Also, Some routers allow you to put the wireless clients into a "walled garden" wich can not access the wired side of the router, only the internet. I know my netgear supports this, I'm sure other routers do as well.

I'm partial to netgear products. Favorite used to be Linksys but CISCO has ruined the Linksys products in an effort to sell more CISCO products (IMHO).

-MR
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Old 11-16-2006, 04:03 PM   #6 (permalink)
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MAC filtering is lot easier to hack into than even WEP, it is really simple to intercept a valid MAC address.

if you are really that concern about security, spend the cash and get a better wireless router that does not broadcast the SSID, you can't hack in what you can not see , also instead WEP try using WPA-TKIP encryption, create a long *** key makes it harder to hack into your system.

To be honest I wouldn't really worry about it too much, wireless signals don't have a lot of range after it has gone thru the walls of your house, also take a look at your neighbours and ask yourself "are these people capable of hacking into my system?"
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Old 11-16-2006, 05:37 PM   #7 (permalink)
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Well, let's say there's just bad blood between me & wireless routers. My first one (Netgear MR-614) worked great for 3 years, right up until all but one of the LAN ports died on me. Actually, my sister's using it now (she has exactly one wired computer and one wireless) without any problems. Next, I got a USR 8056 (refurbed), then it died just inside the 90 day warranty, as did its replacement, and then another replacement. Now, I have this D-Link POS that I'm wishing I hadn't bought.

As for other security steps, I've turned off the SSID broadcast on all of them that have been able (all but the first Netgear, that is). And yes, I know that MAC addresses are easy to intercept and spoof, hence the disabling of the broadcast. Also, for anything that needs to be really secure, I connect to my employer's VPN.

And, to be honest, I'm not really sure why I'm so concerned about people sponging off of me...I mean, as it is, none of the routers I've had have been able to provide sufficient signal within my house, let alone outside of it. So, yeah...maybe I'll just not worry so much about it...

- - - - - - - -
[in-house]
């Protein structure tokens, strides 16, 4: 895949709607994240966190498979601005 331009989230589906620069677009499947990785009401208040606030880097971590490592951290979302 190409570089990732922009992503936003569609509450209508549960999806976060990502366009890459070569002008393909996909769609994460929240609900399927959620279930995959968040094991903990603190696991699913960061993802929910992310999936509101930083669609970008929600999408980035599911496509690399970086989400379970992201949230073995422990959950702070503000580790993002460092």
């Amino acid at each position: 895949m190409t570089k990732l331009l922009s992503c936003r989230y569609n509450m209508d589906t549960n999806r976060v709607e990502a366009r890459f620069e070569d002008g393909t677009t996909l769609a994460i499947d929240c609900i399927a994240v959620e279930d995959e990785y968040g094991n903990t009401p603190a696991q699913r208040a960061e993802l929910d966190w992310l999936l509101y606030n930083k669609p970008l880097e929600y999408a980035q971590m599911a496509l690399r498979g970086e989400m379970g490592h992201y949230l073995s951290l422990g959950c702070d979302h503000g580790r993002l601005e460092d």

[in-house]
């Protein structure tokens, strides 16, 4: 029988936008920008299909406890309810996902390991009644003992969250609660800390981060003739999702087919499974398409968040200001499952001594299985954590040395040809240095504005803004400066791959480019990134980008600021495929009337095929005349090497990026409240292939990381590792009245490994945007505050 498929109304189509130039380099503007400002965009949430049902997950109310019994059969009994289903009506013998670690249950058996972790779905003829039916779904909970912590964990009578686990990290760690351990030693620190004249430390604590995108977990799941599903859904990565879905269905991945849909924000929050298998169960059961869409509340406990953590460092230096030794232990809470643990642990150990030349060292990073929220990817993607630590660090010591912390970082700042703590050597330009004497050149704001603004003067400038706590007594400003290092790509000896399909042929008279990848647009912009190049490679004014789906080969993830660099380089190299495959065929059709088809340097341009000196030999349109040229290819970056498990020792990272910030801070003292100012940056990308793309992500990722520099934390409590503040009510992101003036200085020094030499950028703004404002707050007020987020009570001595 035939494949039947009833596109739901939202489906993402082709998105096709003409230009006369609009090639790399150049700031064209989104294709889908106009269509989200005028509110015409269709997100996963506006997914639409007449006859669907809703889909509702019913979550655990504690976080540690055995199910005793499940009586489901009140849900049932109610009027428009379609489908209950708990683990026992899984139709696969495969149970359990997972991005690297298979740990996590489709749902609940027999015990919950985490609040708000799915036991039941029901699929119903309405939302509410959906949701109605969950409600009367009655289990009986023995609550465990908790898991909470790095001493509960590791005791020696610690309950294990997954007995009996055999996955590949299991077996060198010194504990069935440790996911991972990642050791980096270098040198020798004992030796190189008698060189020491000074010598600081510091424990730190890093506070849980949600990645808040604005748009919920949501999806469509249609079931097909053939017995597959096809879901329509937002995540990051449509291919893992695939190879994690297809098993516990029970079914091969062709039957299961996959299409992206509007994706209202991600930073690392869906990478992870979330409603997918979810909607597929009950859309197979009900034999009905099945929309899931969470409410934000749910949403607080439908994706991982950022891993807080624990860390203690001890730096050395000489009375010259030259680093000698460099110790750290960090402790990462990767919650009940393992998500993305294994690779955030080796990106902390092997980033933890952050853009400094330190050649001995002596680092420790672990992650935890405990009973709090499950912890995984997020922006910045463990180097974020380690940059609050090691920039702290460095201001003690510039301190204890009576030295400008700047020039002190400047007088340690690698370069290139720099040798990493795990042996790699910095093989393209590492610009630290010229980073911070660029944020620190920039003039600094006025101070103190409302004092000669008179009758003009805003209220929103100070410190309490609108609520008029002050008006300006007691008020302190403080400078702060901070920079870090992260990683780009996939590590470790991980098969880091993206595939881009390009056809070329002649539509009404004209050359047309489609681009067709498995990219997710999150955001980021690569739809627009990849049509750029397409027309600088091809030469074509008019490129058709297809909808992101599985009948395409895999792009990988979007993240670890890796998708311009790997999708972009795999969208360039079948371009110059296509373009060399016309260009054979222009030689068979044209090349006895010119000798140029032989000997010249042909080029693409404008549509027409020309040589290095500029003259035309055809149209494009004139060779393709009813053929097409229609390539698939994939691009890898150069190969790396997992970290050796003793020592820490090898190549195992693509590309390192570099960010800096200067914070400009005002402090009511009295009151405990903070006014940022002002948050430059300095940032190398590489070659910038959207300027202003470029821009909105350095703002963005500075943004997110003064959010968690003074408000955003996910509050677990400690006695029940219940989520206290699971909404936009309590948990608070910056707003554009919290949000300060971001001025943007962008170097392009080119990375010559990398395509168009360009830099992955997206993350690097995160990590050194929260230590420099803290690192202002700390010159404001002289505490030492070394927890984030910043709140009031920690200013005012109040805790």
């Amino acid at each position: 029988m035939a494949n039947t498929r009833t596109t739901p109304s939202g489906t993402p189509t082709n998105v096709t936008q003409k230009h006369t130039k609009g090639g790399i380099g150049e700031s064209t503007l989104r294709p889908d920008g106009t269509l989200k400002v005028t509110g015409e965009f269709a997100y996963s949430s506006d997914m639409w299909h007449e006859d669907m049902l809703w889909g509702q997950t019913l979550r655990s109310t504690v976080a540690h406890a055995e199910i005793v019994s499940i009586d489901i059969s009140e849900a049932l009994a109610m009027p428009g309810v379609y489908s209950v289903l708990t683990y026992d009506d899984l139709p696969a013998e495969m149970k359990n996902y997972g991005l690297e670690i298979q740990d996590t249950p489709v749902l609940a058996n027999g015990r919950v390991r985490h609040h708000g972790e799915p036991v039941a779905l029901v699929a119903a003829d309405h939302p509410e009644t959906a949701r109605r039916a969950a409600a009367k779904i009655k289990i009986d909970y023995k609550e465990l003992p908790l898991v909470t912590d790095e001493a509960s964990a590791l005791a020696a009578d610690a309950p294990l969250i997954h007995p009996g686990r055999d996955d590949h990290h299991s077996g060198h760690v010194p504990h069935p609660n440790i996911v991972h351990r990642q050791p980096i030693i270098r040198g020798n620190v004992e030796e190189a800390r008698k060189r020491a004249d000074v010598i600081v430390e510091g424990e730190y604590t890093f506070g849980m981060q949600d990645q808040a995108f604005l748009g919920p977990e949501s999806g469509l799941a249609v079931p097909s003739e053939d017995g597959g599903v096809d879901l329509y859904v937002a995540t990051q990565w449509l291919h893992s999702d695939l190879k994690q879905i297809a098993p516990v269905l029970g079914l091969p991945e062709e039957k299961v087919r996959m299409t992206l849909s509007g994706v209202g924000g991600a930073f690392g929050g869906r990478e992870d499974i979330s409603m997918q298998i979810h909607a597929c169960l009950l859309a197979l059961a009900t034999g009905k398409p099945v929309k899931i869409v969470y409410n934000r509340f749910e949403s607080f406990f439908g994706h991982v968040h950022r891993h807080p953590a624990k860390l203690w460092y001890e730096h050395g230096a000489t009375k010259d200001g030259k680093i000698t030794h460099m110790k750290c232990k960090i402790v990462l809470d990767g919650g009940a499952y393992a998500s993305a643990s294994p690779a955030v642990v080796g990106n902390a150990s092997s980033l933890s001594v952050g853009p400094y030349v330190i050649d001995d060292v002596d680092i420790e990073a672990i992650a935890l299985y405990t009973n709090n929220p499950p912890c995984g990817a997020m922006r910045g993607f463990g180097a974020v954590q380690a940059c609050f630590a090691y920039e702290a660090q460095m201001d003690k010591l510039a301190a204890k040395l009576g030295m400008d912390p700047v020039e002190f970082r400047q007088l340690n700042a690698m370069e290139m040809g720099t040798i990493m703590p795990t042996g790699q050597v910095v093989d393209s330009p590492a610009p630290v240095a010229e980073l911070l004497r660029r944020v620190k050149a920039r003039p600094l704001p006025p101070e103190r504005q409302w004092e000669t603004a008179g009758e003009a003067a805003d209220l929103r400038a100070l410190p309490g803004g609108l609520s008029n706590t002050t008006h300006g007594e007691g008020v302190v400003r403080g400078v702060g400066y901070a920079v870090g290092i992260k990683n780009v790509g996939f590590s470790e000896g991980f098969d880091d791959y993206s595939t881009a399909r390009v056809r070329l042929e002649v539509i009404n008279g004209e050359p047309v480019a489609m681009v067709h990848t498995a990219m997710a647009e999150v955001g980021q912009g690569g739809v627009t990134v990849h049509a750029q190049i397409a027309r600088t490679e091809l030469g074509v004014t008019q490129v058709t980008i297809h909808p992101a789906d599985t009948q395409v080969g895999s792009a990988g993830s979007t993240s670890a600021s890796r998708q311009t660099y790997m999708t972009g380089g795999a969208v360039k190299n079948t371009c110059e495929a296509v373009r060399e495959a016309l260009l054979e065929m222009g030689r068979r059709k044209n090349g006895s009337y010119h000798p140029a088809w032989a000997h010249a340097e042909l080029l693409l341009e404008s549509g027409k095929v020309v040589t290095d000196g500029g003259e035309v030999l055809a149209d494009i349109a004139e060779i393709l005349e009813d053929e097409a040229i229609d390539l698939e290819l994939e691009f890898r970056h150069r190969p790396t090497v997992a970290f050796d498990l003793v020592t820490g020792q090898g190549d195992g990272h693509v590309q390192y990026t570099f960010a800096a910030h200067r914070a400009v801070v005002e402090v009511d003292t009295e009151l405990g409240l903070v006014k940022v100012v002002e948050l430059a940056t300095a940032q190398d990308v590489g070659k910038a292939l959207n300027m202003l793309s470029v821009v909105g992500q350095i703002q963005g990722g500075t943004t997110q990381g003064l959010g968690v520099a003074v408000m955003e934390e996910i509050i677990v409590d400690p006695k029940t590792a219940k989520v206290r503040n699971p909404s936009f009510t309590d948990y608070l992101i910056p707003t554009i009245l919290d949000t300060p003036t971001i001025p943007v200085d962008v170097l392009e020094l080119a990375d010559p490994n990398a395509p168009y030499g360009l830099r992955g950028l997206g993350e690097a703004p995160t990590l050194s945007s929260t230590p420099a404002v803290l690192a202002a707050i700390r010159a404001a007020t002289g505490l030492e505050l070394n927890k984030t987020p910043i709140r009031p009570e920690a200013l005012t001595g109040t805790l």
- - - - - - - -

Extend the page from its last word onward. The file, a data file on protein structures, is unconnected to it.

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Old 11-16-2006, 07:14 PM   #8 (permalink)
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I have a network of WAP54G and WAP11B access points on the ship. Since it's for the crew, no enceyption.
We use a Terabeam BCU bandwidth controller which limits all computers to 1kb/sec access unless they are specifically allowed on the network (or specifically disallowed). Not a cheap solution, but easy to configure--once the crew member shows us the PC (so we can ensure it is virus/spyware free) we up them to 54k/sec max (ship has 512k to share with 25+ computers).
If a computer is constantly maxed out, we can log that and check to see why.

At home...I leech off the neighbors and give them a few bucks a month as a thank-you (why pay for it 12 months a year when I'm barely there 6?).
We use a WAP54, Airlink 101G and a Belkin (forget the number) to bridge 2 houses and 2 garages. Eventually I'm burying a cat-5...

Thus far, we've had no trouble and it's much cheaper to go in with the neighbors. I suppose they could hack me if they wanted, but, they don't really have the time or inclination and I leave my computers turned off unless they need to be on. My MP3 server network is not connected to the internet, and I simply plug in my laptop to the (Linksys 5-port) switch when I want to transfer files/updates.

Ben
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Old 11-16-2006, 08:40 PM   #9 (permalink)
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Chad, Sonicwall Wireless. TZ-170W. Skip the Staples grade wireless stuff. Sonicwall ain't cheap, though.

*edit* It can create multiple segmented networks through the same device.

Last edited by Lrrpie-CT; 11-16-2006 at 08:55 PM.
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Old 11-16-2006, 08:42 PM   #10 (permalink)